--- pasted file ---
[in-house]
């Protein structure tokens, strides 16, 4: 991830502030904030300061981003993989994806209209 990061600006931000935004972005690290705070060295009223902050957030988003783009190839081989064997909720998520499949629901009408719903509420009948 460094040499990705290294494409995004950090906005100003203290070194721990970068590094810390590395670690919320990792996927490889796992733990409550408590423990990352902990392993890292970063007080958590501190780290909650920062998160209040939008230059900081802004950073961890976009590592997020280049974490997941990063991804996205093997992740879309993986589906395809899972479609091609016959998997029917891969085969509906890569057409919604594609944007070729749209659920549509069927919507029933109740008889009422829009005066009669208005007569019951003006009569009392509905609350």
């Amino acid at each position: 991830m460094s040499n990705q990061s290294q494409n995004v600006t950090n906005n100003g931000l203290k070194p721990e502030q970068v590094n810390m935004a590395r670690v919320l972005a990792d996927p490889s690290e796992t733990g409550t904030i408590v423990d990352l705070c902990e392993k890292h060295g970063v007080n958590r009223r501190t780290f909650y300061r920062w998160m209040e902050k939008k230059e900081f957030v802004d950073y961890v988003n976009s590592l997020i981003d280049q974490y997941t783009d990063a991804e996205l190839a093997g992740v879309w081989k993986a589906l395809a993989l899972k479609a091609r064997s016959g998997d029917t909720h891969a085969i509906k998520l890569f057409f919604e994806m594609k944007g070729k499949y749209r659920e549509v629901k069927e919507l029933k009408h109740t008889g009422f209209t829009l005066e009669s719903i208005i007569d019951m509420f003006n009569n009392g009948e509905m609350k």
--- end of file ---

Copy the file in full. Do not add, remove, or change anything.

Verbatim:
[in-house]
């Protein structure tokens, strides 16, 4: 991830502030904030300061981003993989994806209209 990061600006931000935004972005690290705070060295009223902050957030988003783009190839081989064997909720998520499949629901009408719903509420009948 460094040499990705290294494409995004950090906005100003203290070194721990970068590094810390590395670690919320990792996927490889796992733990409550408590423990990352902990392993890292970063007080958590501190780290909650920062998160209040939008230059900081802004950073961890976009590592997020280049974490997941990063991804996205093997992740879309993986589906395809899972479609091609016959998997029917891969085969509906890569057409919604594609944007070729749209659920549509069927919507029933109740008889009422829009005066009669208005007569019951003006009569009392509905609350």
């Amino acid at each position: 991830m460094s040499n990705q990061s290294q494409n995004v600006t950090n906005n100003g931000l203290k070194p721990e502030q970068v590094n810390m935004a590395r670690v919320l972005a990792d996927p490889s690290e796992t733990g409550t904030i408590v423990d990352l705070c902990e392993k890292h060295g970063v007080n958590r009223r501190t780290f909650y300061r920062w998160m209040e902050k939008k230059e900081f957030v802004d950073y961890v988003n976009s590592l997020i981003d280049q974490y997941t783009d990063a991804e996205l190839a093997g992740v879309w081989k993986a589906l395809a993989l899972k479609a091609r064997s016959g998997d029917t909720h891969a085969i509906k998520l890569f057409f919604e994806m594609k944007g070729k499949y749209r659920e549509v629901k069927e919507l029933k009408h109740t008889g009422f209209t829009l005066e009669s719903i208005i007569d019951m509420f003006n009569n009392g009948e509905m609350k």